Sharks shed teeth like cats shed hair. With several rows of replacements at the ready, they can lose thousands during their lifetimes, which wind up littering the ocean floor, stashed away in museum drawers, or lining the shelves of tourist shops.
But it's not every day that you see a shark tooth snapping off mid-bite.
Wildlife photographer David Jenkins caught a flying shark tooth on film just as the great white chomped into dinner — fresh-caught baby seal! — off the coast of Cape Town, South Africa.
"The shark and seal disappeared back under water and we saw neither again," Jenkins, who took the photo in August last year, told NBC News in a Facebook message.
Sharks have evolved a fantastic range of tooth shapes, to feast on a fantastic range of sea critters. Among the more bizarre, the shark-like helicoprion that lived 270 million years ago had teeth arranged in a spiral pattern — like the spikes of a buzz-saw — in its lower jaw.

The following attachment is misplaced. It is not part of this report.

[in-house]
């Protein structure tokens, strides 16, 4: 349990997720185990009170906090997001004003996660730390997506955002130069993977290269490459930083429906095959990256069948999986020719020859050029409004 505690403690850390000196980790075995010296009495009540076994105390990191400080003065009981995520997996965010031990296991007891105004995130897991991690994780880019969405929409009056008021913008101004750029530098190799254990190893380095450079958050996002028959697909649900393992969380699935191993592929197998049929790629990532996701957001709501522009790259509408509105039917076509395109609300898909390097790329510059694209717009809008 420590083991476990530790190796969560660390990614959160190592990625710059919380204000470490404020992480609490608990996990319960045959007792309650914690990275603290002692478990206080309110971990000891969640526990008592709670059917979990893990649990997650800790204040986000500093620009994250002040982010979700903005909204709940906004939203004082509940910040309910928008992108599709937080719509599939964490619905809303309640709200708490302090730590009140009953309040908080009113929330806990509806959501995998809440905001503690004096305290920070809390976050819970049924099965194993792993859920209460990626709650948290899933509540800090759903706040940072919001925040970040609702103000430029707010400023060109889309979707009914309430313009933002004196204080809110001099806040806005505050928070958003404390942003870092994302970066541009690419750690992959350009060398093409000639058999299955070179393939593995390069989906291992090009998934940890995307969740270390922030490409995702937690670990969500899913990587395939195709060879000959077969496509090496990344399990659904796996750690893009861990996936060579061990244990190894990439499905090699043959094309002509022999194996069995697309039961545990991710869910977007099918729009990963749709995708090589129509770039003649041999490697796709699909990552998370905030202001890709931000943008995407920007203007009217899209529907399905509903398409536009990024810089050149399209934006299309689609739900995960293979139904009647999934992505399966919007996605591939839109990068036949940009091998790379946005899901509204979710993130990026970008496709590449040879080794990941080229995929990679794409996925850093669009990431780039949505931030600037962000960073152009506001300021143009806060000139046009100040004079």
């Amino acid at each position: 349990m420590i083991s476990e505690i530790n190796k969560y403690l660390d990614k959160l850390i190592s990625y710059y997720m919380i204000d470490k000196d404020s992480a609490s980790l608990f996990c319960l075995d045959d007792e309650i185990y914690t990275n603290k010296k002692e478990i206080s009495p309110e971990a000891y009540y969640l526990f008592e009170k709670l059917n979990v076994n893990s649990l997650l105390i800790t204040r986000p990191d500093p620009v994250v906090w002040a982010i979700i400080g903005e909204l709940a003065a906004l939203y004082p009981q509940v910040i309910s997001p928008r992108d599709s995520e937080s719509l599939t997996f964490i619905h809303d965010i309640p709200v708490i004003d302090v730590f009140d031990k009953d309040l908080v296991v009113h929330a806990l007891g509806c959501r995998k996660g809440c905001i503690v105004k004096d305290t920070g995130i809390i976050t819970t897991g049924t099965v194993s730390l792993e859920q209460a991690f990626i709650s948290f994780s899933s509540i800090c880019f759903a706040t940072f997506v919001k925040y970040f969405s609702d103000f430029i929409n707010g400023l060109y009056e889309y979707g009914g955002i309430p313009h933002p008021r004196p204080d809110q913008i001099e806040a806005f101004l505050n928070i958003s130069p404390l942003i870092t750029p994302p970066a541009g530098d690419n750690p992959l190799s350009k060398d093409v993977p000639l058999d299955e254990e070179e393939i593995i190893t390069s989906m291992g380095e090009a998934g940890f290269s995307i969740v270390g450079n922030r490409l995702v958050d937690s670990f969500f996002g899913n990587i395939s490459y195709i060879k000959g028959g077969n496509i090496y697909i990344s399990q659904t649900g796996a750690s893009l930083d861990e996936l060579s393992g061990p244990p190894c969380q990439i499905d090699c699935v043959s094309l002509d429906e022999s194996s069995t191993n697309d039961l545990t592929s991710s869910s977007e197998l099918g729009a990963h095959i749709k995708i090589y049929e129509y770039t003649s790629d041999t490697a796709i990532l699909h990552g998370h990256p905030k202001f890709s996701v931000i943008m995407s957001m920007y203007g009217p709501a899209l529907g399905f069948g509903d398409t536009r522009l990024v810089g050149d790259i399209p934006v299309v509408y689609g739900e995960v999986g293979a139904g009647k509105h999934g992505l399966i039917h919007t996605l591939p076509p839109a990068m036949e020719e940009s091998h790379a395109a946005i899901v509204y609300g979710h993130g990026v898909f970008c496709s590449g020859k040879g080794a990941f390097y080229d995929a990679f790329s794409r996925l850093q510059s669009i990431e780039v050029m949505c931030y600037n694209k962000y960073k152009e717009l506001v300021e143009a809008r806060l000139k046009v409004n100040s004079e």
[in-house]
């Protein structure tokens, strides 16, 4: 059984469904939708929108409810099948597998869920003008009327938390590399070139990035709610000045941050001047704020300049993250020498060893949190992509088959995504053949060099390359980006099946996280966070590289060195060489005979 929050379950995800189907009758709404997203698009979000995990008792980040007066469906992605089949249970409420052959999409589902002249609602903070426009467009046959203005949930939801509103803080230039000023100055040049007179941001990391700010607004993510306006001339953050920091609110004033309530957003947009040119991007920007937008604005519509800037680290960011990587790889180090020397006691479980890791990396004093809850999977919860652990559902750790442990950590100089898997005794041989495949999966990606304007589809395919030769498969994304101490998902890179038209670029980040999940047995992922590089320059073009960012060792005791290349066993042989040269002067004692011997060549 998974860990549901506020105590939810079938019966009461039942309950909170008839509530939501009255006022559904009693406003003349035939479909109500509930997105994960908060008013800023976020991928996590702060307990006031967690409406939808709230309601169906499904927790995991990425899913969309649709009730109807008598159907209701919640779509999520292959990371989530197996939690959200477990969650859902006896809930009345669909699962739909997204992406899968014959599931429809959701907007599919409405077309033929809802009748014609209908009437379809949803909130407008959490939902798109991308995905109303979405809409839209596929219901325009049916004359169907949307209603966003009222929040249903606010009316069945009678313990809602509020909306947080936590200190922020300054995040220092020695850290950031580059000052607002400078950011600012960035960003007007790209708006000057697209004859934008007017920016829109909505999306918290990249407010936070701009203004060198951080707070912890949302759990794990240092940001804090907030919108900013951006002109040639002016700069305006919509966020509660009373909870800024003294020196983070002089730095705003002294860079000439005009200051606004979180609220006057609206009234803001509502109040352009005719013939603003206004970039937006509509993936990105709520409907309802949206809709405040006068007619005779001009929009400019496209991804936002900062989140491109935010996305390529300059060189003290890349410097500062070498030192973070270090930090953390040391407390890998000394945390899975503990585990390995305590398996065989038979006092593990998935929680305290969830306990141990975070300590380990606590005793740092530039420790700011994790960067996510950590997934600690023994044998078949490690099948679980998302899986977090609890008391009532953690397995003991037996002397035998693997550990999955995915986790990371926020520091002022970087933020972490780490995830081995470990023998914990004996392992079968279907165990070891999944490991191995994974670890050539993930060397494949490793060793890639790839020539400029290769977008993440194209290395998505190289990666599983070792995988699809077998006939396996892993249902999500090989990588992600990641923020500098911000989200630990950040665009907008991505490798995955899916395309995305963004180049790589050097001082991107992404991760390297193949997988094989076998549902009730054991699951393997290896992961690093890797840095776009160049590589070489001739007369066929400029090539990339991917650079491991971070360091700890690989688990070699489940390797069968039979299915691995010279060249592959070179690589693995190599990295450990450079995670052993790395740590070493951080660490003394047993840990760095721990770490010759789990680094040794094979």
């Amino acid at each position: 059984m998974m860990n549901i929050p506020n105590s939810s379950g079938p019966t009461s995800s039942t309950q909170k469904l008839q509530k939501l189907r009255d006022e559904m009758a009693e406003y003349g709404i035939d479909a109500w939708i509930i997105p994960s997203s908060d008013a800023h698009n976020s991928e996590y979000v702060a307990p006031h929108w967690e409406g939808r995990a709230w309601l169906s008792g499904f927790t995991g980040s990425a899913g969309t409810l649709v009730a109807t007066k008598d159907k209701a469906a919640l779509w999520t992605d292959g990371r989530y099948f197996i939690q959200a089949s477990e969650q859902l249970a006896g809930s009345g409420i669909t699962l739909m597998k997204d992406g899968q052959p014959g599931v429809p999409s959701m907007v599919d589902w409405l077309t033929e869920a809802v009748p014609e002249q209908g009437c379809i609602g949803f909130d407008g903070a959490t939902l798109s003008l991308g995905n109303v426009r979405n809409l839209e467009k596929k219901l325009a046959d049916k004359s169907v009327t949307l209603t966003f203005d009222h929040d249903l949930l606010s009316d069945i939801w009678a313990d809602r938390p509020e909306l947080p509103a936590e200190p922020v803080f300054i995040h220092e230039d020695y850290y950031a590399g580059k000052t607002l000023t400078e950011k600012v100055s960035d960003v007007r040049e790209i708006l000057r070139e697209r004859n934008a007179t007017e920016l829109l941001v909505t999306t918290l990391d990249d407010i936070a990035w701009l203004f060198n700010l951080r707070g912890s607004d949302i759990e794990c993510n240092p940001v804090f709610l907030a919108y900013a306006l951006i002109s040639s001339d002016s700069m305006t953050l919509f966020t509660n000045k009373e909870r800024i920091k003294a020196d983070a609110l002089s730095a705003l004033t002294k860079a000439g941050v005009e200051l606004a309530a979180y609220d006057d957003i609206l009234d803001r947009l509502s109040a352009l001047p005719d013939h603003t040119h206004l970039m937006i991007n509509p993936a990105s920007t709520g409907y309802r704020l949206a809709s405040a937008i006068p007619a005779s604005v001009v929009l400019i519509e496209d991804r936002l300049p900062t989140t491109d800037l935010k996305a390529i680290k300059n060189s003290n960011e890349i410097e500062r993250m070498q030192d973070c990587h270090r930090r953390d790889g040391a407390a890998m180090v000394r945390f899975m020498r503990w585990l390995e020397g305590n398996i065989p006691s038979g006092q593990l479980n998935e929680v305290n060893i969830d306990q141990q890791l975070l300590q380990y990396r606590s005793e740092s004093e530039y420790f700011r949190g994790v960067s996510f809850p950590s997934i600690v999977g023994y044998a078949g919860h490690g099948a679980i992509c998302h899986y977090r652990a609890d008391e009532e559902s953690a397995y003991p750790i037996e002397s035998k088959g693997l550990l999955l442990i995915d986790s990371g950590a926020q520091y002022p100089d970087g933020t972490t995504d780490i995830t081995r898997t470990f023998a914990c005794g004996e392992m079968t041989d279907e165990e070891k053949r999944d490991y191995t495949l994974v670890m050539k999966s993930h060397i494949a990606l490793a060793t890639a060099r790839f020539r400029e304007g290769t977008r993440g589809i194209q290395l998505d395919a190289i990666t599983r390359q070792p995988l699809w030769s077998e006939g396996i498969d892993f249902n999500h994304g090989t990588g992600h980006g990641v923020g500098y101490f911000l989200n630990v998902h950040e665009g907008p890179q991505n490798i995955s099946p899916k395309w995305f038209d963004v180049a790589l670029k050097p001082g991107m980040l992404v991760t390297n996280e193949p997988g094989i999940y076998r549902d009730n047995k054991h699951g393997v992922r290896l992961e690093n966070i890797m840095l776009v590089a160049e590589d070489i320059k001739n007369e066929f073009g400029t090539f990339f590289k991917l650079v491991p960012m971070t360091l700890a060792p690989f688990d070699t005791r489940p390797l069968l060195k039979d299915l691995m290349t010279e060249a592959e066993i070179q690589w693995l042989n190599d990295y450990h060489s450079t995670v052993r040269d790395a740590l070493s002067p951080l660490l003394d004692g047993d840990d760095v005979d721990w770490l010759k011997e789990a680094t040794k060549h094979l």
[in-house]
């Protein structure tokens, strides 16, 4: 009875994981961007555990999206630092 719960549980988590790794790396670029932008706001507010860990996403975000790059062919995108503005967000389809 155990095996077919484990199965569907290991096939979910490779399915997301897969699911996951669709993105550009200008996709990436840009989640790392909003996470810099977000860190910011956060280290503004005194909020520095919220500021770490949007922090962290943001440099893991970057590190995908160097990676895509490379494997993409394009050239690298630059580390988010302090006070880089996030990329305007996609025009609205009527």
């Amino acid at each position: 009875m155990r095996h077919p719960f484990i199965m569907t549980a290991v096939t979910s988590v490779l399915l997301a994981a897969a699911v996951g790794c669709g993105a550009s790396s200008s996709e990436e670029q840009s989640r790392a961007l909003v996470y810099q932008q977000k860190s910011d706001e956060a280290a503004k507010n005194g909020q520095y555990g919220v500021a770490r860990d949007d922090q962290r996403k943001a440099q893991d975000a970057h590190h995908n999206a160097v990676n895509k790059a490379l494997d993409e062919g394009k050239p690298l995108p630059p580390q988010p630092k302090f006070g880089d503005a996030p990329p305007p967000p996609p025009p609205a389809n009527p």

Shark skeletons are made of cartilage, which doesn’t preserve as well as bone does, so shark teeth are often the only traces of the fish left behind, preserved in million-year old sea sediment.
Paleontologists rely on the fossilized chompers to flesh out a picture of age-old shark lives.
For example, when paleontologists spotted three Planohybodus gnashers sunk in the shell of an ammonite fossil, they revised their guess that the 7-foot swimmer’s diet included only fish.
Jenkins was also behind the lens in July, when another seal made a lucky getaway from a breaching great (and late) white, near Seal Island off the coast of Cape Town.